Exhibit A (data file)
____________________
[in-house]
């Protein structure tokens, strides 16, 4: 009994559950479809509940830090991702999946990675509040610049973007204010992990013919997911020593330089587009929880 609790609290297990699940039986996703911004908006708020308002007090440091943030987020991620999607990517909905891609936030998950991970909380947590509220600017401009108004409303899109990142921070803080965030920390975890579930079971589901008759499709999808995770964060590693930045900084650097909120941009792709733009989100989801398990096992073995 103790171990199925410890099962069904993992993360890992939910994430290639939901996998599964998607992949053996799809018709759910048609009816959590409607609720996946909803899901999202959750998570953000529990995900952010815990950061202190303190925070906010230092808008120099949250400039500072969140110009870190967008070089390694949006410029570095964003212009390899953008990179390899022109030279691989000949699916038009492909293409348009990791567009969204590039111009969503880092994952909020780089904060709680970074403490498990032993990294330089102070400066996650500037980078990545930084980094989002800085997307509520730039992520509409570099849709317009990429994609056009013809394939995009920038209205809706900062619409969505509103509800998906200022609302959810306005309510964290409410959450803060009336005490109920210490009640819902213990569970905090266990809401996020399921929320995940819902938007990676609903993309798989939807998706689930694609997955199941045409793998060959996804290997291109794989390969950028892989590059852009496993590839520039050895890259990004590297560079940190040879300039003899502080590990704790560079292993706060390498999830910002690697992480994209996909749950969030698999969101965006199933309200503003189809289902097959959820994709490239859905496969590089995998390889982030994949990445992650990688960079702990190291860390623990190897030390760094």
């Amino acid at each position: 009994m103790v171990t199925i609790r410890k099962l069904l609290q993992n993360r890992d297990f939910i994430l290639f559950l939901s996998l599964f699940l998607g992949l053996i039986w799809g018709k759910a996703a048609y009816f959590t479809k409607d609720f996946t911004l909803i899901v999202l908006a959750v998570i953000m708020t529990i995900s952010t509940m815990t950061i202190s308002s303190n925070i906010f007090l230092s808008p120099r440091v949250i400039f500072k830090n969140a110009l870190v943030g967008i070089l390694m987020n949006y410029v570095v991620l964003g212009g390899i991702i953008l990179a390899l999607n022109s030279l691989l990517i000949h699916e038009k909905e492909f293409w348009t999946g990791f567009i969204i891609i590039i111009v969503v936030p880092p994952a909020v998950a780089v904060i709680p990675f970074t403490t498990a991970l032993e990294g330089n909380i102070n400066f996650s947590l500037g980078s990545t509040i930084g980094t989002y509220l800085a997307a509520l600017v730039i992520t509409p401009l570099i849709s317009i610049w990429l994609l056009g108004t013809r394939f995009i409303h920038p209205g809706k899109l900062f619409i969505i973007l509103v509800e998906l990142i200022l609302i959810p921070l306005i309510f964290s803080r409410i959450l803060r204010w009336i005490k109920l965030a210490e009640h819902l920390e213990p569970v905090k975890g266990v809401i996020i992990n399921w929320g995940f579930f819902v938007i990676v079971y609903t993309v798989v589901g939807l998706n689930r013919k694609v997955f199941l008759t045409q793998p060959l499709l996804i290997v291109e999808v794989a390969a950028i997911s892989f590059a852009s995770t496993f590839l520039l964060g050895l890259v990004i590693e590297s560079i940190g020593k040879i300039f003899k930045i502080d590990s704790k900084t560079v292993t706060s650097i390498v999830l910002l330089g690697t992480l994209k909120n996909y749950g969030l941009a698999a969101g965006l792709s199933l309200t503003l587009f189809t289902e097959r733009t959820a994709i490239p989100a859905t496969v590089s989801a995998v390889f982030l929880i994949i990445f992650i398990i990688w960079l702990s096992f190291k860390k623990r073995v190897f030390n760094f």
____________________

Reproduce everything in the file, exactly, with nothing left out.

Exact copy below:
[in-house]
């Protein structure tokens, strides 16, 4: 009994559950479809509940830090991702999946990675509040610049973007204010992990013919997911020593330089587009929880 609790609290297990699940039986996703911004908006708020308002007090440091943030987020991620999607990517909905891609936030998950991970909380947590509220600017401009108004409303899109990142921070803080965030920390975890579930079971589901008759499709999808995770964060590693930045900084650097909120941009792709733009989100989801398990096992073995 103790171990199925410890099962069904993992993360890992939910994430290639939901996998599964998607992949053996799809018709759910048609009816959590409607609720996946909803899901999202959750998570953000529990995900952010815990950061202190303190925070906010230092808008120099949250400039500072969140110009870190967008070089390694949006410029570095964003212009390899953008990179390899022109030279691989000949699916038009492909293409348009990791567009969204590039111009969503880092994952909020780089904060709680970074403490498990032993990294330089102070400066996650500037980078990545930084980094989002800085997307509520730039992520509409570099849709317009990429994609056009013809394939995009920038209205809706900062619409969505509103509800998906200022609302959810306005309510964290409410959450803060009336005490109920210490009640819902213990569970905090266990809401996020399921929320995940819902938007990676609903993309798989939807998706689930694609997955199941045409793998060959996804290997291109794989390969950028892989590059852009496993590839520039050895890259990004590297560079940190040879300039003899502080590990704790560079292993706060390498999830910002690697992480994209996909749950969030698999969101965006199933309200503003189809289902097959959820994709490239859905496969590089995998390889982030994949990445992650990688960079702990190291860390623990190897030390760094």
């Amino acid at each position: 009994m103790v171990t199925i609790r410890k099962l069904l609290q993992n993360r890992d297990f939910i994430l290639f559950l939901s996998l599964f699940l998607g992949l053996i039986w799809g018709k759910a996703a048609y009816f959590t479809k409607d609720f996946t911004l909803i899901v999202l908006a959750v998570i953000m708020t529990i995900s952010t509940m815990t950061i202190s308002s303190n925070i906010f007090l230092s808008p120099r440091v949250i400039f500072k830090n969140a110009l870190v943030g967008i070089l390694m987020n949006y410029v570095v991620l964003g212009g390899i991702i953008l990179a390899l999607n022109s030279l691989l990517i000949h699916e038009k909905e492909f293409w348009t999946g990791f567009i969204i891609i590039i111009v969503v936030p880092p994952a909020v998950a780089v904060i709680p990675f970074t403490t498990a991970l032993e990294g330089n909380i102070n400066f996650s947590l500037g980078s990545t509040i930084g980094t989002y509220l800085a997307a509520l600017v730039i992520t509409p401009l570099i849709s317009i610049w990429l994609l056009g108004t013809r394939f995009i409303h920038p209205g809706k899109l900062f619409i969505i973007l509103v509800e998906l990142i200022l609302i959810p921070l306005i309510f964290s803080r409410i959450l803060r204010w009336i005490k109920l965030a210490e009640h819902l920390e213990p569970v905090k975890g266990v809401i996020i992990n399921w929320g995940f579930f819902v938007i990676v079971y609903t993309v798989v589901g939807l998706n689930r013919k694609v997955f199941l008759t045409q793998p060959l499709l996804i290997v291109e999808v794989a390969a950028i997911s892989f590059a852009s995770t496993f590839l520039l964060g050895l890259v990004i590693e590297s560079i940190g020593k040879i300039f003899k930045i502080d590990s704790k900084t560079v292993t706060s650097i390498v999830l910002l330089g690697t992480l994209k909120n996909y749950g969030l941009a698999a969101g965006l792709s199933l309200t503003l587009f189809t289902e097959r733009t959820a994709i490239p989100a859905t496969v590089s989801a995998v390889f982030l929880i994949i990445f992650i398990i990688w960079l702990s096992f190291k860390k623990r073995v190897f030390n760094f």